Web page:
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Posted: Aug 15, 2014
Direct and label-free discrimination of cytosine and its modifications utilizing silver ions in nanopores
(Nanowerk Spotlight) Cytosine (C) modifications such as 5-methylcytosine (mC) and 5-hydroxymethylcytosine (hmC) are important epigenetic markers associated with gene expression and tumorigenesis. However, bisulfite conversion – the gold standard methodology for mC mapping – can not distinguish mC and hmC bases.
Recent studies have demonstrated hmC detection via peptide recognizing, enzymes, fluorescence and hmC-specific antibodies – nevertheless, a method for directly discriminating C, mC and hmC bases without labeling, modification and amplification is still missing.
The alpha-hemolysin (α-HL) nanopore has been employed for DNA sequencing, various single-molecule detections and biomolecular interactions, by utilizing its narrowest constriction site. The latch zone (the vicinity of the vestibule constriction) of the α-HL pore was recently found to constitute a sensing region.
Inspired by this ideal, Dr. Wang and his collaborators have designed three dsDNAs containing C-C, mC-C or hmC-C at the 10th base-pair, which will place these mismatches at the latch zone of the nanopore for discrimination.
"We found that the residual current follows C-C > mC-C > hmC-C, which suggest that the cytosine may block less ion current flow (higher residual current) at the latch zone compared to mC and hmC. This is because mC has an extra methyl group, while hmC have extra methyl group and then a hydroxy group, which could block more ion current," says Dr. Wang.
The duration follows mC-C > C-C > hmC-C, which suggest that mC-C duplex is the most stable pair, then follows the C-C pair and the hmC-C is the least stable pair.
Molecular dynamics simulations of DNA duplex containing C-C, mC-C and hmC-C mismatches. (a) (LBQ is the creator of figure 5a). Sideview of the simulation system. The DNA duplex is in the 'stick' presentation and two backbones are illustrated as yellow and green belts respectively. Potassium ions that neutralize the entire simulation system are shown as tan balls. Water in a cubic box (78.5 x 78.5 x 78.5 Å3) is shown transparently. (b) A snap-shot of pairing between two cytosine bases. The dashed circle highlights the binding site for a cation. (c) A snap-shot of hmC-C pairing before the pairing was broken. (d–f) Time-dependent distances between the N3 atom of one base and the N4 atom of the other base, in C-C (d), mC-C (e) and hmC-C (f) mismatches. (Reprinted with permission by Nature Publishing Group (click on image to enlarge)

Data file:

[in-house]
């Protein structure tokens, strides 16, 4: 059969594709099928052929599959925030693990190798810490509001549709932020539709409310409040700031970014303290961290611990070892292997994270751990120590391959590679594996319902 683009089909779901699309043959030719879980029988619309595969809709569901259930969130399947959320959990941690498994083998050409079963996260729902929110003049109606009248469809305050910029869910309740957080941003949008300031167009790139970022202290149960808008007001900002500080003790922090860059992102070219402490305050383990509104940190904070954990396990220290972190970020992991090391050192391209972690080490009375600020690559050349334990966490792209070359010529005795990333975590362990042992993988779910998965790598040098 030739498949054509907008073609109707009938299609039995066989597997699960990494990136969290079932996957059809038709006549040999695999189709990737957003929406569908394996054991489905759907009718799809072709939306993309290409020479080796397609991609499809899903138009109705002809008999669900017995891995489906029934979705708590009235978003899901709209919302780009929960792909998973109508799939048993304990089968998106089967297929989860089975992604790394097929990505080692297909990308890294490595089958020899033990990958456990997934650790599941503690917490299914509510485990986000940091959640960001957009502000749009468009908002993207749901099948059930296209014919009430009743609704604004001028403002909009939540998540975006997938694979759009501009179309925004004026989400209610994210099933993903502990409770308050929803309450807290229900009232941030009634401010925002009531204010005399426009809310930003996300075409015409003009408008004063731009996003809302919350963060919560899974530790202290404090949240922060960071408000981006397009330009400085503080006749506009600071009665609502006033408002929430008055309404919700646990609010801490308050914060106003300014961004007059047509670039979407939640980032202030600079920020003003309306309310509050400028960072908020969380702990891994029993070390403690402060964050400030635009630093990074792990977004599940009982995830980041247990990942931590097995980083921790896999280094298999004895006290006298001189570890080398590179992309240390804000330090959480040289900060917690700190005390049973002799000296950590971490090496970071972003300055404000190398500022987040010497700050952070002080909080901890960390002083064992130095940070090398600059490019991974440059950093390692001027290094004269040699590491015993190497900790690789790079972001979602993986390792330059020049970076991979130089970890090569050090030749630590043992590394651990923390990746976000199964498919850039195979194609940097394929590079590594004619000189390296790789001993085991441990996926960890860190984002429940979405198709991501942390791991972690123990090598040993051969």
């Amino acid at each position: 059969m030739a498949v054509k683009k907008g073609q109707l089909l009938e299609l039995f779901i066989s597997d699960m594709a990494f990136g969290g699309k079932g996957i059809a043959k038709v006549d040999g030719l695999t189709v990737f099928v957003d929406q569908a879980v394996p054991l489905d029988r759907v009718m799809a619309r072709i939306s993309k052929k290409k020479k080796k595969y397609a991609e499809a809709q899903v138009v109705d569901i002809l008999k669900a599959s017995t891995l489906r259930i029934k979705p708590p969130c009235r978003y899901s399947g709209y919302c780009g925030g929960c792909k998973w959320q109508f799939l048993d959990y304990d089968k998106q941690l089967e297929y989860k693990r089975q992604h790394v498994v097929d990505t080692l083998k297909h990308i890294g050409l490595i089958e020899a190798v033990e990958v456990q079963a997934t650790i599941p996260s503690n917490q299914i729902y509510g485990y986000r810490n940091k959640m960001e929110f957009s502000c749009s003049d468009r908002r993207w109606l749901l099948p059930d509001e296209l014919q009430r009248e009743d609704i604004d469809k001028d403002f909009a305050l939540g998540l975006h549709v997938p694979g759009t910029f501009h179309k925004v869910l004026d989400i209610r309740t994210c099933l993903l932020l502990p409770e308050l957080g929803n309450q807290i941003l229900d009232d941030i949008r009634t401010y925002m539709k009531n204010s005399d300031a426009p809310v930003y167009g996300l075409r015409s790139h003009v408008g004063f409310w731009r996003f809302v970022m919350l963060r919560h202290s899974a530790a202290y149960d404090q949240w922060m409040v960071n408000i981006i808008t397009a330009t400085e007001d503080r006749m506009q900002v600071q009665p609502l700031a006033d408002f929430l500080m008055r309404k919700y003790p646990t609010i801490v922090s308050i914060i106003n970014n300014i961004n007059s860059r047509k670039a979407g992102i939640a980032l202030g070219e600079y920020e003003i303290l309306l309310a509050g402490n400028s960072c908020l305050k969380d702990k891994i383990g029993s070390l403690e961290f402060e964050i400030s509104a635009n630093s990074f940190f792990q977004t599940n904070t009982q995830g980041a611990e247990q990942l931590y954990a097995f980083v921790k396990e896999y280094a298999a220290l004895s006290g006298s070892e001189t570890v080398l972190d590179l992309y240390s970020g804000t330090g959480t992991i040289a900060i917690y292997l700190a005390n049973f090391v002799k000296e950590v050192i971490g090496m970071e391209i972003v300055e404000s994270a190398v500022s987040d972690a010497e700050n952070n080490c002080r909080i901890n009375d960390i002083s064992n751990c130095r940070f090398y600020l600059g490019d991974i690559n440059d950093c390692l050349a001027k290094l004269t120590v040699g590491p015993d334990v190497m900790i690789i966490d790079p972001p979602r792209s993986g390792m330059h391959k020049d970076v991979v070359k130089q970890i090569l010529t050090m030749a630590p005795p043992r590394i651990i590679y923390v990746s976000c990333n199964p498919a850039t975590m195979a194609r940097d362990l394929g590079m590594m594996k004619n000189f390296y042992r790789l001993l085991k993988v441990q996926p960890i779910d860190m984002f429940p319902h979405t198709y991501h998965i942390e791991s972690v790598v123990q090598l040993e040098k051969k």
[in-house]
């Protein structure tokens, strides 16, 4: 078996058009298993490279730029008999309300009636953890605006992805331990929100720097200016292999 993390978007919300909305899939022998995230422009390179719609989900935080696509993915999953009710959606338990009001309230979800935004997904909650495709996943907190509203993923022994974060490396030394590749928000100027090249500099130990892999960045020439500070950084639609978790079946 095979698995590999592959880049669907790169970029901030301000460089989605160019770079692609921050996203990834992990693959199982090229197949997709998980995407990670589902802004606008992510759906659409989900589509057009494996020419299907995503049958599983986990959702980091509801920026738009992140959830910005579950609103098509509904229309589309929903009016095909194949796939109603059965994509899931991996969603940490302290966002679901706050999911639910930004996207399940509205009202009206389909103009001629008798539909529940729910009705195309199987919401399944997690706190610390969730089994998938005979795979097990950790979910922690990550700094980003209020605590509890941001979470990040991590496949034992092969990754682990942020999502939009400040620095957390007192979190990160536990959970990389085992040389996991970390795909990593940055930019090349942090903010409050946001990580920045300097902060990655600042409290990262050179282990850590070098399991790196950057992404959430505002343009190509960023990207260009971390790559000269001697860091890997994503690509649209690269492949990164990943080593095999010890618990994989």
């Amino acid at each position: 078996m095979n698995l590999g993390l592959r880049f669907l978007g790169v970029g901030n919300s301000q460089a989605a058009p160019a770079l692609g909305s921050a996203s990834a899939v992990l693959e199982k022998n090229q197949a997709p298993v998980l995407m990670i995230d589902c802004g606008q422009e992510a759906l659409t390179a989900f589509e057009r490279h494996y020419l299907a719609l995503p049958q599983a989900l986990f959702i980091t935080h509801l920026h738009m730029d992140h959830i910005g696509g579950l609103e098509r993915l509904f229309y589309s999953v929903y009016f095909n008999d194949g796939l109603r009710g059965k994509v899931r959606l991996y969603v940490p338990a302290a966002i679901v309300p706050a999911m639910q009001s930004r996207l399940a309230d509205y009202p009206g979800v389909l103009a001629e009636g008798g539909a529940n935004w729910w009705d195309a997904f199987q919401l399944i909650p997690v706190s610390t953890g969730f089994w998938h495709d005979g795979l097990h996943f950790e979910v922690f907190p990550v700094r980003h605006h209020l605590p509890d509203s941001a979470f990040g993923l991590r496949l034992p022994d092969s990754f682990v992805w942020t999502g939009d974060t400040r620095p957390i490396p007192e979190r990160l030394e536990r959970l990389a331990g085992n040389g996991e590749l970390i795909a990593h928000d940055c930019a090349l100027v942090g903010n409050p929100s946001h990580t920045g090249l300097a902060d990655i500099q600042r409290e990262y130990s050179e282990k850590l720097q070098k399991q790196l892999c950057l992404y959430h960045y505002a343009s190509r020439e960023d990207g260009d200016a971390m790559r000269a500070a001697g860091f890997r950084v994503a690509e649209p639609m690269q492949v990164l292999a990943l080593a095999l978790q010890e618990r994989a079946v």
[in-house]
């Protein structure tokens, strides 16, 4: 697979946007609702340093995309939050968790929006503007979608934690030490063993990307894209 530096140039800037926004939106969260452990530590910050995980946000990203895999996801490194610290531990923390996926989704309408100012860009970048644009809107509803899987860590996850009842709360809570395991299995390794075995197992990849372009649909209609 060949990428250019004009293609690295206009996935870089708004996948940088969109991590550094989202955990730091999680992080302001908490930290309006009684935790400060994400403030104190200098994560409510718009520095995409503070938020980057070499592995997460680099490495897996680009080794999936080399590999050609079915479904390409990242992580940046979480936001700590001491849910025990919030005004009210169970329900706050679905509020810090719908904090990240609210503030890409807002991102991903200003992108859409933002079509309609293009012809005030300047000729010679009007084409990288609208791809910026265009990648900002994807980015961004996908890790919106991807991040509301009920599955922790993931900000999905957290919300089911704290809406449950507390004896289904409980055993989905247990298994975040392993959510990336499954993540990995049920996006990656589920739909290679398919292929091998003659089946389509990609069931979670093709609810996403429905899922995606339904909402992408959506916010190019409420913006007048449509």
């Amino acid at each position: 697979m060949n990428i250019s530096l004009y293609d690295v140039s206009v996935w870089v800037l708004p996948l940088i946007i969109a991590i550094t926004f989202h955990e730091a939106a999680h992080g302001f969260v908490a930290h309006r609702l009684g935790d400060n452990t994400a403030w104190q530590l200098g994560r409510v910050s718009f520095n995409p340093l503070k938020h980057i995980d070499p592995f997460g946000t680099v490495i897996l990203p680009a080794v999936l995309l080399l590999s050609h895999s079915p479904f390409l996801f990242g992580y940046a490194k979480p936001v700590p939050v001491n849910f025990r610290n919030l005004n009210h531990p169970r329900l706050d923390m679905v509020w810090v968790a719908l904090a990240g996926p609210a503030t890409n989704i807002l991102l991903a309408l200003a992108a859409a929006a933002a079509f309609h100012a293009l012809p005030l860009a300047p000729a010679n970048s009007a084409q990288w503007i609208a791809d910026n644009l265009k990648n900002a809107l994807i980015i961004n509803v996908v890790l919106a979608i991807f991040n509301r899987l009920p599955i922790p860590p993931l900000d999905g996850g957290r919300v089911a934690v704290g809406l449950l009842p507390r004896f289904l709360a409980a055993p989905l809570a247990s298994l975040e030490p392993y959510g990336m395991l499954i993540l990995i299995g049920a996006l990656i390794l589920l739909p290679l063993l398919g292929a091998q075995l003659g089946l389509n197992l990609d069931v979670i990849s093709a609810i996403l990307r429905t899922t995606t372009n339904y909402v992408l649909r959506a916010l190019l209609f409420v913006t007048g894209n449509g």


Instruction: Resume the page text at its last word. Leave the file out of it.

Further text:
The interaction of DNA in the α-HL pore can also be modified by the specific interaction of Ag(I) (Ag+) with C-C mismatch, which strongly stabilizes DNA duplexes.
In order to confirm our previous results, we tested the effects of silver ion on the C-C, mC-C and hmC-C containing duplexes. We found that with the addition of Ag(I), the residual current differences with the addition of Ag- are C-C > mC-C > hmC-C. The dwell time differences (ratios) with the addition of Ag+ are also C-C > mC-C > hmC-C.
We therefore concluded that the C, mC and hmC bases also can be discriminated with the effects of silver ion.
The nature of coordination of Ag+ with C-C mismatches is under debate.
Our molecular dynamics simulations reveal that the paring, via a hydrogen bond, of a C-C mismatch results in a binding site for cations, such as K+ and Ag+. It is a dynamic coordination between N3A and O2B, or N3B and O2A for C-Ag-C interactions.
These dynamic interactions suggest that the coordination of Ag+ in C-Ag-C complexes may have a different mechanism.
Our result also is confirmed by melting temperature (Tm) measurements.
With these two key differentiators (durations and residual currents differences), we can directly discriminate C, mC and hmC bases in the nanopore without amplification and modification.
Thus our study demonstrates both the elucidation of the biophysics of C-Ag-C binding within the nanopore cavity as well as demonstrates an innovative new detection principle for distinguishing important epigenetic markers.
This approach might be extended to study other cytosine modifications, like 5-formylcytosine (5fC) and other metallo-pair interactions. It is possible that a target fragment of the genomic sample can be obtained by a suite of restriction endonucleases, which can be purified and segregated for nanopore research.
In conclusion, we have introduced a new direct detection method, supported by simulation, to discriminate between C, mC, and hmC. This work shows direct applicability in studying future targets and biophysical interactions, as well as analyzing epigenetic markers in target gene sequences.
By Dr. Yong Wang, Nanopore Single Molecule Sensing Group, Biological Engineering and Dalton Cardiovascular Research Center, University of Missouri-Columbia.